The legend among Labour’s growing band of anti-semites is that Israel is uniquely able to further its interests in Britain. The truth is that no foreign affairs issue is as contested here as Israel-Palestine, and frenzied partisans are to be found on both sides of the argument. The Left has become increasingly pro-Palestine as time has passed, though there is a lively Labour Friends of Israel movement. Conservative Friends of Israel is a bigger beast, because much of the Right is pro-Israel, though there is a determined pro-Palestine presence on the Tory backbenches.
The irony of Patel’s personal outreach to Israel’s Government and politicians, therefore, is that all it has achieved is to advance the viewpoint of that country’s enemies. The International Development Secretary has been driven this morning to the verge of resignation by a second installment of the story. It has emerged that she reportedly held two unauthorised meetings with, respectively, an Israeli Minister and diplomat after her return from that country, in addition to the four politicians, including Benjamin Netanyahu, that she met while on holiday on Israel earlier this year without previously notifying Downing Street or the Foreign Office. Patel was apparently accompanied in these latest meetings, as in previous ones, by Stuart Polak, the honorary president of Conservative Friends of Israel.
The Michael Fallon affair couldn’t be more different from the Patel controversy, but it had a point in common: it was a reminder that a senior politician can usually survive one big negative story, but not two (or more). Furthermore, the International Development Secretary has already been compelled to concede, in cold print, that she erred in reacting to the first set of claims – first by suggesting that Boris Johnson knew about her meetings in advance, which he didn’t, and second by implying that no more had taken place than those originally reported. There were twelve in total, including various charitable visits. That can’t have left much time for the holiday during which these engagements took place.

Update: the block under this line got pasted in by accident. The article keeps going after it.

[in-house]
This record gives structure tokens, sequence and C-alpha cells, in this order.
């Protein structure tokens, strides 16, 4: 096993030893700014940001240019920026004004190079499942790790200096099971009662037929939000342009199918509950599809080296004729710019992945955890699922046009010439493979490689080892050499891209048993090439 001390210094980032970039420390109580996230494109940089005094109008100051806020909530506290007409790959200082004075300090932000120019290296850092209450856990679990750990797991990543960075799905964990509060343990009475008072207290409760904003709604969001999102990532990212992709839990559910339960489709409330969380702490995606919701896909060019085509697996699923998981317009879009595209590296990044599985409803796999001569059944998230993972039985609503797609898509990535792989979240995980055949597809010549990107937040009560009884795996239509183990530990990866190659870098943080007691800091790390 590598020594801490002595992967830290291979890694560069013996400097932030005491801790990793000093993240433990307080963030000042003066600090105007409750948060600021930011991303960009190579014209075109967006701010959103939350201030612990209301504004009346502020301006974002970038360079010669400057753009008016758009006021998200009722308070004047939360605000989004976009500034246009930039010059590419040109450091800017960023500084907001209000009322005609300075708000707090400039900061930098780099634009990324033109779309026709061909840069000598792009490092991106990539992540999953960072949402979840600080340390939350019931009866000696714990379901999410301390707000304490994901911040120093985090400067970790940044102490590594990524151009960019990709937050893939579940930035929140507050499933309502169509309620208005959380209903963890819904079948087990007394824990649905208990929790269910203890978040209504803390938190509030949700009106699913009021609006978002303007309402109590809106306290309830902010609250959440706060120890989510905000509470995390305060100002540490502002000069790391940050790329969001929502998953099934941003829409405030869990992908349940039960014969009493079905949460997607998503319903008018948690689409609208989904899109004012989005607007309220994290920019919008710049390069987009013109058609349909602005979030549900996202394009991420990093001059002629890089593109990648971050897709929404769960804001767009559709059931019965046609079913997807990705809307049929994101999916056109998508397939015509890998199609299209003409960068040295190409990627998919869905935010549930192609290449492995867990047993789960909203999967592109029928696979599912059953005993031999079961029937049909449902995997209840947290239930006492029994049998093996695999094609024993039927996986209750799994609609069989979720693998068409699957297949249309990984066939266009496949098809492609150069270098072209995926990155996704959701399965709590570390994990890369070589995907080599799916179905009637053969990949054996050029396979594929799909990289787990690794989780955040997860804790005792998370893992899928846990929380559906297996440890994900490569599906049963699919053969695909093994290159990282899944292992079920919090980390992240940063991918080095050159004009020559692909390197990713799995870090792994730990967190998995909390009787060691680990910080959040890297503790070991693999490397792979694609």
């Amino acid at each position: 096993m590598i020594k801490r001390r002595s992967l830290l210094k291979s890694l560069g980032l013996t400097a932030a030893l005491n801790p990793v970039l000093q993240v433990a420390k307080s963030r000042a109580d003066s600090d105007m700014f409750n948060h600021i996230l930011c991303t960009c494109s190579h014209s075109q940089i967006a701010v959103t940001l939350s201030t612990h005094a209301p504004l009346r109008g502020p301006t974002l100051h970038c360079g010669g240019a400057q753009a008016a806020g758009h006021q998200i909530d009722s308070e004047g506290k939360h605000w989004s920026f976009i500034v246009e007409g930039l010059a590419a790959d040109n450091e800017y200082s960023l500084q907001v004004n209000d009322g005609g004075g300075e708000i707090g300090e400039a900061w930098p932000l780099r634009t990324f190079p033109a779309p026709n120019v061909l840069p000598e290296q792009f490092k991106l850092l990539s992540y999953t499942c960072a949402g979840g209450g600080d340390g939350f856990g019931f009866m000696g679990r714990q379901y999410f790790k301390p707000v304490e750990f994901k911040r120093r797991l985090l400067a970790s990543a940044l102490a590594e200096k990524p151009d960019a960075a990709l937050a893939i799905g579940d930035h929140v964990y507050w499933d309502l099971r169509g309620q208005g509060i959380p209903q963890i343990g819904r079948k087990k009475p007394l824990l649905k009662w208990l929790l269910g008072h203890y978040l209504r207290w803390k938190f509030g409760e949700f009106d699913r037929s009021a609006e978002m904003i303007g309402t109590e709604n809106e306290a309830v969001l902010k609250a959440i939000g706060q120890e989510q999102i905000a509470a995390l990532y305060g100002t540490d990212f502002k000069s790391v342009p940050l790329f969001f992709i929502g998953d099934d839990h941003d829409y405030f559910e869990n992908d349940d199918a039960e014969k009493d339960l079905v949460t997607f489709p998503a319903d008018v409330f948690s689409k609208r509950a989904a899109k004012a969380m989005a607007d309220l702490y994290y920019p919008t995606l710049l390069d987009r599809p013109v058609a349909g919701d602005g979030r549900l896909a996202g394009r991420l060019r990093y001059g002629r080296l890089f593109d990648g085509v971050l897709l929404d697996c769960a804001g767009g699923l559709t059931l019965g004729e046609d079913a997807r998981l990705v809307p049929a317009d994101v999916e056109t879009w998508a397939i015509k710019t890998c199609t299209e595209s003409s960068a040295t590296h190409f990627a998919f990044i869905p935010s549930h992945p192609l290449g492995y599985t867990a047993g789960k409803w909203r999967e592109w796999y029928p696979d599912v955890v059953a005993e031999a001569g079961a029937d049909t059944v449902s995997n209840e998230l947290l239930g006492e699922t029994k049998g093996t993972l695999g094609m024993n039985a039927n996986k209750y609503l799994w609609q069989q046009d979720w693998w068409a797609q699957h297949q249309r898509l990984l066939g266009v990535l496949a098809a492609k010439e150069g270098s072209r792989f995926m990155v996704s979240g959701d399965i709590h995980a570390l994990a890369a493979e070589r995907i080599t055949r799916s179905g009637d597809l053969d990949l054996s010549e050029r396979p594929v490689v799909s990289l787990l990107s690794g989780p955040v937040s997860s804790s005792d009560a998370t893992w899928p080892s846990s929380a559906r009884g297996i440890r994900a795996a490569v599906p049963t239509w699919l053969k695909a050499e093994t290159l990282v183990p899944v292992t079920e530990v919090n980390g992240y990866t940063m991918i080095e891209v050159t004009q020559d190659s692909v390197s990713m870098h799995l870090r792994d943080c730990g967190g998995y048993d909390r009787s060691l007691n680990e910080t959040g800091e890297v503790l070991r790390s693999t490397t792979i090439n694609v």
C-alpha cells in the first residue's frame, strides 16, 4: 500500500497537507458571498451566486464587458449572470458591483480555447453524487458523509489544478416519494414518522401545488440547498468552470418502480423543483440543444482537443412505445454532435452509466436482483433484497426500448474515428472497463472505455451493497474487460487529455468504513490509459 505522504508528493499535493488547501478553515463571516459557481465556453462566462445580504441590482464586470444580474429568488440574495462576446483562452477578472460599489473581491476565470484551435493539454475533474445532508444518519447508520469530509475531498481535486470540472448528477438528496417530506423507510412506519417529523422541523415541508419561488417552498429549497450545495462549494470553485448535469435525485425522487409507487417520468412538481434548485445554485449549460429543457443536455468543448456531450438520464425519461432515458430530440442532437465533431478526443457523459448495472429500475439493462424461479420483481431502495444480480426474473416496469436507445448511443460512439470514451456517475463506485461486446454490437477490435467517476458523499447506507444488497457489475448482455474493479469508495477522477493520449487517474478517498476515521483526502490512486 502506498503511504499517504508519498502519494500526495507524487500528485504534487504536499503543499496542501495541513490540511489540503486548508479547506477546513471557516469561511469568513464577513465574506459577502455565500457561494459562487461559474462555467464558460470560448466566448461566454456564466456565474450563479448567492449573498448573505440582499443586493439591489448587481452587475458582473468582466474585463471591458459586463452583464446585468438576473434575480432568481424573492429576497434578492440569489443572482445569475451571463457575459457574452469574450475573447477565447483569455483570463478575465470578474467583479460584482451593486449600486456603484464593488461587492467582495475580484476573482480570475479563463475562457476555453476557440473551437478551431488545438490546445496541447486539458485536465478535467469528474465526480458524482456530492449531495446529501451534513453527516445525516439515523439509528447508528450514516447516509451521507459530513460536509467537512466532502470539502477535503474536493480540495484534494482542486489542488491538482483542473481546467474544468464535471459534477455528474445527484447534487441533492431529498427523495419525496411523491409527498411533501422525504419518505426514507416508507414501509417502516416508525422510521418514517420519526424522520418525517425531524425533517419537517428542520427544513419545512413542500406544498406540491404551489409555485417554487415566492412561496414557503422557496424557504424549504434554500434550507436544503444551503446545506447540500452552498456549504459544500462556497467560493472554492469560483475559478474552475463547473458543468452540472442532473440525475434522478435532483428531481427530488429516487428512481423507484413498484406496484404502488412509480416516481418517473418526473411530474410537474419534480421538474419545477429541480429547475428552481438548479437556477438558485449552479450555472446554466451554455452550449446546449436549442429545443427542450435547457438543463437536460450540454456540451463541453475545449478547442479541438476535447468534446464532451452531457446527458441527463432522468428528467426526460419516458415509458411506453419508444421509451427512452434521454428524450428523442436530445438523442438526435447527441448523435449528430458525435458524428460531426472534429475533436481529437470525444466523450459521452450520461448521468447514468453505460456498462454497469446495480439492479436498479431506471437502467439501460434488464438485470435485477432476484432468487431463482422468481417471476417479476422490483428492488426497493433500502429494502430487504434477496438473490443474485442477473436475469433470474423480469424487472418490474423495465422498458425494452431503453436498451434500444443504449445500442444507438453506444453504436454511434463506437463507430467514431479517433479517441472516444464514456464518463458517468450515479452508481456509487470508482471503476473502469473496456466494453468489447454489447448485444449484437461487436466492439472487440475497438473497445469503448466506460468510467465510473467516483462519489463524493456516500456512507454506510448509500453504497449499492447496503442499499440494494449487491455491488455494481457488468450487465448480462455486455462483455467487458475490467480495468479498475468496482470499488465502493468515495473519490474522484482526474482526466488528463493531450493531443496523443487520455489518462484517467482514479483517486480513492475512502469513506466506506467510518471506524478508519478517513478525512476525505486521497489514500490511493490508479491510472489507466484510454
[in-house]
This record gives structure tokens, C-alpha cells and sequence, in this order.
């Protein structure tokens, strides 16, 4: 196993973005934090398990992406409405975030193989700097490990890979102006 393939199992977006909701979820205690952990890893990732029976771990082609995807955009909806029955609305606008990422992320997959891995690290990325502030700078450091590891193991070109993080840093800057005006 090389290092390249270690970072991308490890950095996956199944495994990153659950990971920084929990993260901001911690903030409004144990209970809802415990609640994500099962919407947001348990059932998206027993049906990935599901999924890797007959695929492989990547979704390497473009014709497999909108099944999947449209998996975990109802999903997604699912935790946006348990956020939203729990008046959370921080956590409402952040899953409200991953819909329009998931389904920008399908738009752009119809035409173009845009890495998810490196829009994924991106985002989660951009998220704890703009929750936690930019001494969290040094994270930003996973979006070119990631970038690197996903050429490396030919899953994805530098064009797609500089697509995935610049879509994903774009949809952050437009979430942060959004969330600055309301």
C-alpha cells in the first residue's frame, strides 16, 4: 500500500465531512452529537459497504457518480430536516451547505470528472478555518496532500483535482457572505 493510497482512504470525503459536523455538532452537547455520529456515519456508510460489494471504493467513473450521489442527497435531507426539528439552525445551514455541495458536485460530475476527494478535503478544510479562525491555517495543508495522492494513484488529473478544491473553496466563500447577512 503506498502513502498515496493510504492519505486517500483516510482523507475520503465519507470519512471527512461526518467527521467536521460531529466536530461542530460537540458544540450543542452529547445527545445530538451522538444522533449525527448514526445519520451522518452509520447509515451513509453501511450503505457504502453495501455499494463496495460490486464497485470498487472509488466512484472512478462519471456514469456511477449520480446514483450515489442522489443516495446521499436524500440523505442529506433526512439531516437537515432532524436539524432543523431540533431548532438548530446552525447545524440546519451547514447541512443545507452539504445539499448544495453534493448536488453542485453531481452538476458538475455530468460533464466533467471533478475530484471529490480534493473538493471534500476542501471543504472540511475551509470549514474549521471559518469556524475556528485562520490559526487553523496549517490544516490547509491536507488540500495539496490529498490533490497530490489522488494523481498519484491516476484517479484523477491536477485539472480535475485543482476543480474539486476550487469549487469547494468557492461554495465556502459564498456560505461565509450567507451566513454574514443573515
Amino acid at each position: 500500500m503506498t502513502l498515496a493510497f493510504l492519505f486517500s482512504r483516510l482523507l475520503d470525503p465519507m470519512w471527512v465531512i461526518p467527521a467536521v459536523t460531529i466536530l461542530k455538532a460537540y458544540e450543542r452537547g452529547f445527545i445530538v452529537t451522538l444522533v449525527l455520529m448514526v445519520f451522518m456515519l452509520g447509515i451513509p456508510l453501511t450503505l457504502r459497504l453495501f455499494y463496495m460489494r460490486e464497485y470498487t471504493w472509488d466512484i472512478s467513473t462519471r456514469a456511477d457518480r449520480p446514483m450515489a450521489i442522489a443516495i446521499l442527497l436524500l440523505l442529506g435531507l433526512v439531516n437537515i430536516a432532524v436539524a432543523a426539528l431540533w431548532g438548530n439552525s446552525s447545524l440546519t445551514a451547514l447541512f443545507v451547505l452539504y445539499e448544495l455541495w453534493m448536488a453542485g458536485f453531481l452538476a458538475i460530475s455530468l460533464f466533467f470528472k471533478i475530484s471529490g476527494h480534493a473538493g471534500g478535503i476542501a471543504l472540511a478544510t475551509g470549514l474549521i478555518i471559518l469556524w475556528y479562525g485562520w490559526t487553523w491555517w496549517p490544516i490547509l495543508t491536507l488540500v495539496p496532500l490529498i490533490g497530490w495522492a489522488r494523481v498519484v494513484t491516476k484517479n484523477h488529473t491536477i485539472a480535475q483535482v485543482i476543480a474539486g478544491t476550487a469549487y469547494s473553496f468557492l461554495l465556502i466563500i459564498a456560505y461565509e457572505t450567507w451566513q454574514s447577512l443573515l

This site cannot remember an occasion on which a Cabinet Minister, or indeed any Minister at all, had their mistakes highlighted on their own department’s website. This development, plus the briefing that Patel was given a dressing-down in person by the Prime Minister, suggests that the former would have been sacked by now were the latter in a stronger position. But ultimately the fate of a single politician matters less than that of a country of which Britain is an ally, if sometimes a critical one. By their nature, policians are, as Robin Day once put it to John Nott, “here today, gone tomorrow”. Israel will last rather longer than that, as will its engagement with our interests.
There is no claim that the Israeli Government knew that the International Development Secretary was freelancing. And it will presumably not need reminding – though some of its friends here apparently do – that it is compelled to be especially careful. It has longstanding concerns about the Government’s funding of the Palestinian Authority, and Patel recently froze aid to it pending a review, following claims that taxpayers’ money was finding its way into the hands of convicted terrorists. There will have been unhappiness within her own department at the decision. Israel also has a longstanding complaint – and not an unreasonable one – about UK funding of hate education in the Authority’s schools.
The facts could be read as suggesting that the International Development Secretary was constructing an alternative policy, having met departmental resistance to her wishes. There is an oddity in that she does not seem specifically to have breached the Ministerial Code of Conduct, which means either that Downing Street and senior civil servants will move to make it more specific, or that they will prefer to keep it vague (because that gives them more room for manouevre). But government becomes incoherent if Ministers freelance in this way. Patel is a brave woman with clear-cut views – we applauded her decision to risk her career by coming out for Brexit – but there is a point at which determination can ossify into stubborness. Either way, these unauthorised meetings have been a blunder. It looks fatal.
For all its faults, Israel remains the only liberal democracy in the Middle East – complete with that nexus of free elections, independent judges, an outspoken media, sexual freedoms and a flourishing civil society that make it so. It is part of the Western enterprise despite its geography. This helps to explains why the adolescent Left hates it, and why Labour is now in the grip of institutional anti-semitism. But its interests are not identical with Britain’s, since no other country’s can be – particularly since its future as a democracy is not guaranteed. The lesson of the Patel affair is that its friends should bear this in mind.